Rule 5 pick Dylan Covey takes advantage of showcase as White Sox down Indians

GOODYEAR, Ariz. — If Carlos Rodon starts on the disabled list as expected, the White Sox won't turn to any of their vaunted top prospects in the interim.

The news on Rodon has been encouraging so far as no structural damage has been discovered. Still, the White Sox won't clear Rodon until after he receives a second opinion on Monday. While the length of Rodon's absence won't be determined for several days, the White Sox are certain of one route they won't take — they don't want to disrupt the development of their young starting pitchers. Were a DL trip for Rodon necessary, the White Sox would likely select either Saturday's starter, Dylan Covey, or minor leaguer David Holmberg over their top prospects. Covey made a strong impression on Saturday afternoon with 3 2/3 scoreless innings pitched and the White Sox rallied for a 10-7 victory over the Cleveland Indians at Goodyear Ballpark.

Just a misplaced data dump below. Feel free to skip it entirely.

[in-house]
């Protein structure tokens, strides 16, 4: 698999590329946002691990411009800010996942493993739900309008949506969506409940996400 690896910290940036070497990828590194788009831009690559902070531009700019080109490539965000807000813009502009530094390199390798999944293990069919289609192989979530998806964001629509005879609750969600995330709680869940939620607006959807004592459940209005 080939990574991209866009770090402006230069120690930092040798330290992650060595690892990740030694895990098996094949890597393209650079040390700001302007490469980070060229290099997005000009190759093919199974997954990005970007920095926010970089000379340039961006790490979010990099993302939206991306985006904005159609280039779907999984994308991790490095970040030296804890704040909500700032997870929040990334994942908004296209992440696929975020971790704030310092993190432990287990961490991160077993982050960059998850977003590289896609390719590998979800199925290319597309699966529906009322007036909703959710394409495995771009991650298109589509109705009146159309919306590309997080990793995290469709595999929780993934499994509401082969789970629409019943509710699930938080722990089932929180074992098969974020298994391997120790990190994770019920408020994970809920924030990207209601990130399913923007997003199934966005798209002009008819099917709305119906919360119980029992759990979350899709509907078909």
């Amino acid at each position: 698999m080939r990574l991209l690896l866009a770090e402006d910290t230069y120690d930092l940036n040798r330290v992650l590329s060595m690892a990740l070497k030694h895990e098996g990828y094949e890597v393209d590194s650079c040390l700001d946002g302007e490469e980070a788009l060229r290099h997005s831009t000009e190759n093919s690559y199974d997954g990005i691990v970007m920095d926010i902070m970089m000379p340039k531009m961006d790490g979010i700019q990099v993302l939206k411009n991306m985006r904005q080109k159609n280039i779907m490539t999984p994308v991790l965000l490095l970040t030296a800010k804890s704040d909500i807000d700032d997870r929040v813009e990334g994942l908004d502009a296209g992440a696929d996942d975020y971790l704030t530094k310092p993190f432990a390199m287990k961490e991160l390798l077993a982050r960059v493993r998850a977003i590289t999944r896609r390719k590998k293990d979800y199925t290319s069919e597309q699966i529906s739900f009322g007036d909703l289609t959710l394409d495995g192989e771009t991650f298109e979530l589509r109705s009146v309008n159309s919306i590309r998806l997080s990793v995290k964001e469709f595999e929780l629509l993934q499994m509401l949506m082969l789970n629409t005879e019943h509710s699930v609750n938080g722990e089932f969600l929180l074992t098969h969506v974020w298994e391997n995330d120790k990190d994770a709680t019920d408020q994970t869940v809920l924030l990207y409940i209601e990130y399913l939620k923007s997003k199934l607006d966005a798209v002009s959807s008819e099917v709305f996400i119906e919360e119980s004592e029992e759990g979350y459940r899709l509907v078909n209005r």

"When you have an opportunity to stabilize action or movement for players it serves them better," White Sox manager Rick Renteria said. "They get a little more comfortable where they're at. They get comfortable with the staffs they're working with and the information they're gathering, being in a routine. It is a little disruptive going from team to team to team. It happens, but it's not the most conducive (to learning)."